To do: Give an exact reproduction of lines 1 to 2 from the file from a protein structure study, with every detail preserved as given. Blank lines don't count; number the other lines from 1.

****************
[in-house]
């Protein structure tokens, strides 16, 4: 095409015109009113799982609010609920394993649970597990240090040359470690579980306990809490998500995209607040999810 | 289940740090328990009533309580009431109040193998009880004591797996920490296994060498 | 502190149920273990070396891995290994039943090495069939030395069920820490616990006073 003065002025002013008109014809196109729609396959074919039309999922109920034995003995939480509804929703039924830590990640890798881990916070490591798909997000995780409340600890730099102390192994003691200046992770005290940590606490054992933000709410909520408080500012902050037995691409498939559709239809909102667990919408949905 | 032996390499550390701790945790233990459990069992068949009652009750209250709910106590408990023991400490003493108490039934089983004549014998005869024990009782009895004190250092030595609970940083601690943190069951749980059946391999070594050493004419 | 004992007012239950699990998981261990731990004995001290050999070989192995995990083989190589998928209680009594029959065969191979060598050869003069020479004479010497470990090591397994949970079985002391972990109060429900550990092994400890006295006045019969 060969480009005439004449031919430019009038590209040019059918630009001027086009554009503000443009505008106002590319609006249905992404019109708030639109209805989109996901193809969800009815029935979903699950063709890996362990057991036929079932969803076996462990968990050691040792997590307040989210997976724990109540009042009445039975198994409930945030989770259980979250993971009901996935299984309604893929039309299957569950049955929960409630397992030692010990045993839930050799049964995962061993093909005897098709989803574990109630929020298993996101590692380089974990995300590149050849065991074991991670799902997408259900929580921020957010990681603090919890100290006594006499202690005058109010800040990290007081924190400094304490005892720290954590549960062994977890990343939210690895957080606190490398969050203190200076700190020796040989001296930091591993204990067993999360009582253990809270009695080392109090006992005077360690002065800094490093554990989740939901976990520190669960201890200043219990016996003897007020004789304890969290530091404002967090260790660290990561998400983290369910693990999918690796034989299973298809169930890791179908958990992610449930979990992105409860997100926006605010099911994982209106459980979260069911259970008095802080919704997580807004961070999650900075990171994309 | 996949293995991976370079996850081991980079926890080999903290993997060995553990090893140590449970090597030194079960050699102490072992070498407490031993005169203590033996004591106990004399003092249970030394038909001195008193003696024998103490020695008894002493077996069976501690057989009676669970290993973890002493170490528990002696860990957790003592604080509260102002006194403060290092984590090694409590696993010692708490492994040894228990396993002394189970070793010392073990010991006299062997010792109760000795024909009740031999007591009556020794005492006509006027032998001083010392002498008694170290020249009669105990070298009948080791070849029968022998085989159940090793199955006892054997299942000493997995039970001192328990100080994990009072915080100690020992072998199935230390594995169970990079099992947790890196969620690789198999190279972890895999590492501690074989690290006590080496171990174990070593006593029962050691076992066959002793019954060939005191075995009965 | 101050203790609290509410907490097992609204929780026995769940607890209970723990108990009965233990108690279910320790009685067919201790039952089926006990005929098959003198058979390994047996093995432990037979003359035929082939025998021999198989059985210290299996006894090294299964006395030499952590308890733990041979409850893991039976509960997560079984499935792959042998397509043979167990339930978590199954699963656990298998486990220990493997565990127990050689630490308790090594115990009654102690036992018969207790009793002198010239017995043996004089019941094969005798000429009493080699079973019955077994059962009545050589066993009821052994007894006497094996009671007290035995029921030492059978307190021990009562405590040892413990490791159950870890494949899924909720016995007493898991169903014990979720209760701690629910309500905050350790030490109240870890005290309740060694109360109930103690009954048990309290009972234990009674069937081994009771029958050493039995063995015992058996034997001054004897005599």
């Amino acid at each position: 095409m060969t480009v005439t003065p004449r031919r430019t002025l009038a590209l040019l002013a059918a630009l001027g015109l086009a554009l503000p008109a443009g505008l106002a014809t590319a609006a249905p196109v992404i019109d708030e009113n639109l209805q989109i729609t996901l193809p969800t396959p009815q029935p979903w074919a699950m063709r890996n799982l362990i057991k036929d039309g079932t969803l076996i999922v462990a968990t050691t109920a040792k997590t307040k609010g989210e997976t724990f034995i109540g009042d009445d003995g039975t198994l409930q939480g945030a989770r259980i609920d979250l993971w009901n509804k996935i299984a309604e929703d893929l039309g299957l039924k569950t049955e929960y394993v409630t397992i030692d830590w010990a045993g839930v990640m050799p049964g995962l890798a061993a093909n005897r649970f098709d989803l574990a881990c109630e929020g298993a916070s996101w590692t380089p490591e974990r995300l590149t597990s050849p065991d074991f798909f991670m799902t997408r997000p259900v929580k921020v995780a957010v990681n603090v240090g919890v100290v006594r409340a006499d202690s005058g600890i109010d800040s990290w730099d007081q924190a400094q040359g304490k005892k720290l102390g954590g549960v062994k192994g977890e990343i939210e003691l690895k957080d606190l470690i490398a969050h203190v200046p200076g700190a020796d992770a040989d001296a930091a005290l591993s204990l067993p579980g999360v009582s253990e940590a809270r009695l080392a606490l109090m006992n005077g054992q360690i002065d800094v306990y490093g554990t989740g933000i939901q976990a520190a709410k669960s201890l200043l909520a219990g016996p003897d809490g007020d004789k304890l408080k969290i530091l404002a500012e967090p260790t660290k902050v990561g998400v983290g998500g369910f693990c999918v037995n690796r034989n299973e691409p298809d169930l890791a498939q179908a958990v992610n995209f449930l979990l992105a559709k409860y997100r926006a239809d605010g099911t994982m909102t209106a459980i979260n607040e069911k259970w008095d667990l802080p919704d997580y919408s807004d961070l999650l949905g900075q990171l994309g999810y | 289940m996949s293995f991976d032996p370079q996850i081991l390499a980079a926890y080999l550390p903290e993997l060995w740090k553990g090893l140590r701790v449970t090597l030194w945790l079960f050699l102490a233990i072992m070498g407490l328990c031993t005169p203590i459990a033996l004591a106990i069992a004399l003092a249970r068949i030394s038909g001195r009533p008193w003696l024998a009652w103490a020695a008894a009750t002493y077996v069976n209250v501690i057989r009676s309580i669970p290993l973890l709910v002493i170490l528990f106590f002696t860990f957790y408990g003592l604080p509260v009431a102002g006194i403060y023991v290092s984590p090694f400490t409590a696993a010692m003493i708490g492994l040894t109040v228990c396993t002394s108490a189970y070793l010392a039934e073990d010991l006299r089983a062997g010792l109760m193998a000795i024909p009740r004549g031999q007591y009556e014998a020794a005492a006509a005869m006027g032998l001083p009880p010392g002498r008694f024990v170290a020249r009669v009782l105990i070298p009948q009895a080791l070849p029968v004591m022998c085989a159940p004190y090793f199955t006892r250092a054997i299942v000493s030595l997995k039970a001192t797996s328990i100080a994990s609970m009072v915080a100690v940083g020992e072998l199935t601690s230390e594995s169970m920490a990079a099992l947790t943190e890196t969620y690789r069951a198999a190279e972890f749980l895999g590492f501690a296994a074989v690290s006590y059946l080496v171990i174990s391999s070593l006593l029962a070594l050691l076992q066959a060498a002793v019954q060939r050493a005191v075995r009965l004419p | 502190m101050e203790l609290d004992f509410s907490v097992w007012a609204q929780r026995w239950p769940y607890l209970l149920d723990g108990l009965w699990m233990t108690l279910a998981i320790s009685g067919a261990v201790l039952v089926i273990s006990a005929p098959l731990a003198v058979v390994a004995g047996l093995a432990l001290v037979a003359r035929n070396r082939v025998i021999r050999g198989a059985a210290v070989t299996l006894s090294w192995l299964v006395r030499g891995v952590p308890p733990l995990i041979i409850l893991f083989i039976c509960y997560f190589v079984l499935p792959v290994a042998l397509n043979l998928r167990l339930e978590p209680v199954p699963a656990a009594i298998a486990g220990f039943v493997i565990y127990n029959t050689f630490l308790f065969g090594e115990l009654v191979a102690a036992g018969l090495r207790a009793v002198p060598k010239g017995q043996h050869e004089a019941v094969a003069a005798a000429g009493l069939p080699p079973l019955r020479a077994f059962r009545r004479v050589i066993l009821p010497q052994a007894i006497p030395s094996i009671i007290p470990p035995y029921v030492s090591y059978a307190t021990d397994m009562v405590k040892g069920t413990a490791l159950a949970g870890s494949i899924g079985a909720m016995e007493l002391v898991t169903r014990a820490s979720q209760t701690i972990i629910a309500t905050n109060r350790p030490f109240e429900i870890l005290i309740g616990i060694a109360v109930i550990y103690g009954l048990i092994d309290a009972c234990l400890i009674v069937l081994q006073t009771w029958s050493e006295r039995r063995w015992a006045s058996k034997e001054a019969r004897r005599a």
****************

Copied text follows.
[in-house]
């Protein structure tokens, strides 16, 4: 095409015109009113799982609010609920394993649970597990240090040359470690579980306990809490998500995209607040999810 | 289940740090328990009533309580009431109040193998009880004591797996920490296994060498 | 502190149920273990070396891995290994039943090495069939030395069920820490616990006073 003065002025002013008109014809196109729609396959074919039309999922109920034995003995939480509804929703039924830590990640890798881990916070490591798909997000995780409340600890730099102390192994003691200046992770005290940590606490054992933000709410909520408080500012902050037995691409498939559709239809909102667990919408949905 | 032996390499550390701790945790233990459990069992068949009652009750209250709910106590408990023991400490003493108490039934089983004549014998005869024990009782009895004190250092030595609970940083601690943190069951749980059946391999070594050493004419 | 004992007012239950699990998981261990731990004995001290050999070989192995995990083989190589998928209680009594029959065969191979060598050869003069020479004479010497470990090591397994949970079985002391972990109060429900550990092994400890006295006045019969 060969480009005439004449031919430019009038590209040019059918630009001027086009554009503000443009505008106002590319609006249905992404019109708030639109209805989109996901193809969800009815029935979903699950063709890996362990057991036929079932969803076996462990968990050691040792997590307040989210997976724990109540009042009445039975198994409930945030989770259980979250993971009901996935299984309604893929039309299957569950049955929960409630397992030692010990045993839930050799049964995962061993093909005897098709989803574990109630929020298993996101590692380089974990995300590149050849065991074991991670799902997408259900929580921020957010990681603090919890100290006594006499202690005058109010800040990290007081924190400094304490005892720290954590549960062994977890990343939210690895957080606190490398969050203190200076700190020796040989001296930091591993204990067993999360009582253990809270009695080392109090006992005077360690002065800094490093554990989740939901976990520190669960201890200043219990016996003897007020004789304890969290530091404002967090260790660290990561998400983290369910693990999918690796034989299973298809169930890791179908958990992610449930979990992105409860997100926006605010099911994982209106459980979260069911259970008095802080919704997580807004961070999650900075990171994309 | 996949293995991976370079996850081991980079926890080999903290993997060995553990090893140590449970090597030194079960050699102490072992070498407490031993005169203590033996004591106990004399003092249970030394038909001195008193003696024998103490020695008894002493077996069976501690057989009676669970290993973890002493170490528990002696860990957790003592604080509260102002006194403060290092984590090694409590696993010692708490492994040894228990396993002394189970070793010392073990010991006299062997010792109760000795024909009740031999007591009556020794005492006509006027032998001083010392002498008694170290020249009669105990070298009948080791070849029968022998085989159940090793199955006892054997299942000493997995039970001192328990100080994990009072915080100690020992072998199935230390594995169970990079099992947790890196969620690789198999190279972890895999590492501690074989690290006590080496171990174990070593006593029962050691076992066959002793019954060939005191075995009965 | 101050203790609290509410907490097992609204929780026995769940607890209970723990108990009965233990108690279910320790009685067919201790039952089926006990005929098959003198058979390994047996093995432990037979003359035929082939025998021999198989059985210290299996006894090294299964006395030499952590308890733990041979409850893991039976509960997560079984499935792959042998397509043979167990339930978590199954699963656990298998486990220990493997565990127990050689630490308790090594115990009654102690036992018969207790009793002198010239017995043996004089019941094969005798000429009493080699079973019955077994059962009545050589066993009821052994007894006497094996009671007290035995029921030492059978307190021990009562405590040892413990490791159950870890494949899924909720016995007493898991169903014990979720209760701690629910309500905050350790030490109240870890005290309740060694109360109930103690009954048990309290009972234990009674069937081994009771029958050493039995063995015992058996034997001054004897005599």